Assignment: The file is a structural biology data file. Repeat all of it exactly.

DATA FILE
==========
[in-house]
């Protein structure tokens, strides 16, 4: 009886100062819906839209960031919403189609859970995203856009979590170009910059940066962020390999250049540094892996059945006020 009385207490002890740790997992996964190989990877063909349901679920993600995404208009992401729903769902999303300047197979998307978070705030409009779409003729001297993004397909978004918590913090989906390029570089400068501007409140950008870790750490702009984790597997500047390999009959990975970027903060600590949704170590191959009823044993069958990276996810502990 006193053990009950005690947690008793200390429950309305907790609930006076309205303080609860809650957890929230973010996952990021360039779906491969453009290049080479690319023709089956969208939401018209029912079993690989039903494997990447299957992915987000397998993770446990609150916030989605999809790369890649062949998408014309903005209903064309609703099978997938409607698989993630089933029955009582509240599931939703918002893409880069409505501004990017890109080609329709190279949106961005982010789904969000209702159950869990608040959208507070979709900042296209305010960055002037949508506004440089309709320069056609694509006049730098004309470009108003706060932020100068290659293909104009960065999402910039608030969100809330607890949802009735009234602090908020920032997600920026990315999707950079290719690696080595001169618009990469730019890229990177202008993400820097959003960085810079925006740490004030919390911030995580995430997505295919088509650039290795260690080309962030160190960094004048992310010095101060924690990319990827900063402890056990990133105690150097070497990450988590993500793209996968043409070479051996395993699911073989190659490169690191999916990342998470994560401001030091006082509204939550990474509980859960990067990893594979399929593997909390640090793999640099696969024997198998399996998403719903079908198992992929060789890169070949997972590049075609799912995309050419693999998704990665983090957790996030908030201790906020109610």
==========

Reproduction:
[in-house]
């Protein structure tokens, strides 16, 4: 009886100062819906839209960031919403189609859970995203856009979590170009910059940066962020390999250049540094892996059945006020 009385207490002890740790997992996964190989990877063909349901679920993600995404208009992401729903769902999303300047197979998307978070705030409009779409003729001297993004397909978004918590913090989906390029570089400068501007409140950008870790750490702009984790597997500047390999009959990975970027903060600590949704170590191959009823044993069958990276996810502990 006193053990009950005690947690008793200390429950309305907790609930006076309205303080609860809650957890929230973010996952990021360039779906491969453009290049080479690319023709089956969208939401018209029912079993690989039903494997990447299957992915987000397998993770446990609150916030989605999809790369890649062949998408014309903005209903064309609703099978997938409607698989993630089933029955009582509240599931939703918002893409880069409505501004990017890109080609329709190279949106961005982010789904969000209702159950869990608040959208507070979709900042296209305010960055002037949508506004440089309709320069056609694509006049730098004309470009108003706060932020100068290659293909104009960065999402910039608030969100809330607890949802009735009234602090908020920032997600920026990315999707950079290719690696080595001169618009990469730019890229990177202008993400820097959003960085810079925006740490004030919390911030995580995430997505295919088509650039290795260690080309962030160190960094004048992310010095101060924690990319990827900063402890056990990133105690150097070497990450988590993500793209996968043409070479051996395993699911073989190659490169690191999916990342998470994560401001030091006082509204939550990474509980859960990067990893594979399929593997909390640090793999640099696969024997198998399996998403719903079908198992992929060789890169070949997972590049075609799912995309050419693999998704990665983090957790996030908030201790906020109610």